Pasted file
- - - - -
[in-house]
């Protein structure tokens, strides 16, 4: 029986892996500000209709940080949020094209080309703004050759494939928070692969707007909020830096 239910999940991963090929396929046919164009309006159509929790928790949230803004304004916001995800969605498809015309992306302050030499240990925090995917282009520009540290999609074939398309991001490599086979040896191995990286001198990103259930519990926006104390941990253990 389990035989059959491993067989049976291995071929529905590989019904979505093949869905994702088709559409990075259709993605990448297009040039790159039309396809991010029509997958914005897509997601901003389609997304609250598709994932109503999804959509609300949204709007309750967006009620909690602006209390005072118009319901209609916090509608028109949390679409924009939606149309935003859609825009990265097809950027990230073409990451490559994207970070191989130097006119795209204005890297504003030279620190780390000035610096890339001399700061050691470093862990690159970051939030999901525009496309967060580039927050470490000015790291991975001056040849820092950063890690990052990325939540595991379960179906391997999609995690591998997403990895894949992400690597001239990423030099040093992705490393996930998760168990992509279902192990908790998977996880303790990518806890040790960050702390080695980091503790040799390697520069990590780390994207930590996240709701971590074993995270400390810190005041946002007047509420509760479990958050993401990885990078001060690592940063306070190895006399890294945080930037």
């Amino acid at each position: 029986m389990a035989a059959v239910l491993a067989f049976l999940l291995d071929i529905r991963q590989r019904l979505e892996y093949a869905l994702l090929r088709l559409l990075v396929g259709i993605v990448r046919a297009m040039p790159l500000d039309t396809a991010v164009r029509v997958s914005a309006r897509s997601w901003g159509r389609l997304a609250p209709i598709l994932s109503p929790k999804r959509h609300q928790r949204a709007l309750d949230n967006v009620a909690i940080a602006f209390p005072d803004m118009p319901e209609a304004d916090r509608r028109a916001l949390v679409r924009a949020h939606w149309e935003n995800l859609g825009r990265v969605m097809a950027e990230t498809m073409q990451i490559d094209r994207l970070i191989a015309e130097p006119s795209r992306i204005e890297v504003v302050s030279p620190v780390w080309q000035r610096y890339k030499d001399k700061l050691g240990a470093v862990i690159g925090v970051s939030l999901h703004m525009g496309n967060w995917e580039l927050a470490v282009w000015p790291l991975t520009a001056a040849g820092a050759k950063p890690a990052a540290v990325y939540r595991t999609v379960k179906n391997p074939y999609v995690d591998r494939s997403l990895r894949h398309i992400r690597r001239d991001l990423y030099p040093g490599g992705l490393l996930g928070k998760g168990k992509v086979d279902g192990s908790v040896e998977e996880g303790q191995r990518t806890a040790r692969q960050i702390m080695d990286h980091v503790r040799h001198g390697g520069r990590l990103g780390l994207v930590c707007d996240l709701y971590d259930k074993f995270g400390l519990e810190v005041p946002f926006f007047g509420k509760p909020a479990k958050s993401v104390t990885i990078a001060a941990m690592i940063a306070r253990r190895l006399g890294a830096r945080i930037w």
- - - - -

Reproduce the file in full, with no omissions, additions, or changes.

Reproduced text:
[in-house]
């Protein structure tokens, strides 16, 4: 029986892996500000209709940080949020094209080309703004050759494939928070692969707007909020830096 239910999940991963090929396929046919164009309006159509929790928790949230803004304004916001995800969605498809015309992306302050030499240990925090995917282009520009540290999609074939398309991001490599086979040896191995990286001198990103259930519990926006104390941990253990 389990035989059959491993067989049976291995071929529905590989019904979505093949869905994702088709559409990075259709993605990448297009040039790159039309396809991010029509997958914005897509997601901003389609997304609250598709994932109503999804959509609300949204709007309750967006009620909690602006209390005072118009319901209609916090509608028109949390679409924009939606149309935003859609825009990265097809950027990230073409990451490559994207970070191989130097006119795209204005890297504003030279620190780390000035610096890339001399700061050691470093862990690159970051939030999901525009496309967060580039927050470490000015790291991975001056040849820092950063890690990052990325939540595991379960179906391997999609995690591998997403990895894949992400690597001239990423030099040093992705490393996930998760168990992509279902192990908790998977996880303790990518806890040790960050702390080695980091503790040799390697520069990590780390994207930590996240709701971590074993995270400390810190005041946002007047509420509760479990958050993401990885990078001060690592940063306070190895006399890294945080930037």
């Amino acid at each position: 029986m389990a035989a059959v239910l491993a067989f049976l999940l291995d071929i529905r991963q590989r019904l979505e892996y093949a869905l994702l090929r088709l559409l990075v396929g259709i993605v990448r046919a297009m040039p790159l500000d039309t396809a991010v164009r029509v997958s914005a309006r897509s997601w901003g159509r389609l997304a609250p209709i598709l994932s109503p929790k999804r959509h609300q928790r949204a709007l309750d949230n967006v009620a909690i940080a602006f209390p005072d803004m118009p319901e209609a304004d916090r509608r028109a916001l949390v679409r924009a949020h939606w149309e935003n995800l859609g825009r990265v969605m097809a950027e990230t498809m073409q990451i490559d094209r994207l970070i191989a015309e130097p006119s795209r992306i204005e890297v504003v302050s030279p620190v780390w080309q000035r610096y890339k030499d001399k700061l050691g240990a470093v862990i690159g925090v970051s939030l999901h703004m525009g496309n967060w995917e580039l927050a470490v282009w000015p790291l991975t520009a001056a040849g820092a050759k950063p890690a990052a540290v990325y939540r595991t999609v379960k179906n391997p074939y999609v995690d591998r494939s997403l990895r894949h398309i992400r690597r001239d991001l990423y030099p040093g490599g992705l490393l996930g928070k998760g168990k992509v086979d279902g192990s908790v040896e998977e996880g303790q191995r990518t806890a040790r692969q960050i702390m080695d990286h980091v503790r040799h001198g390697g520069r990590l990103g780390l994207v930590c707007d996240l709701y971590d259930k074993f995270g400390l519990e810190v005041p946002f926006f007047g509420k509760p909020a479990k958050s993401v104390t990885i990078a001060a941990m690592i940063a306070r253990r190895l006399g890294a830096r945080i930037w």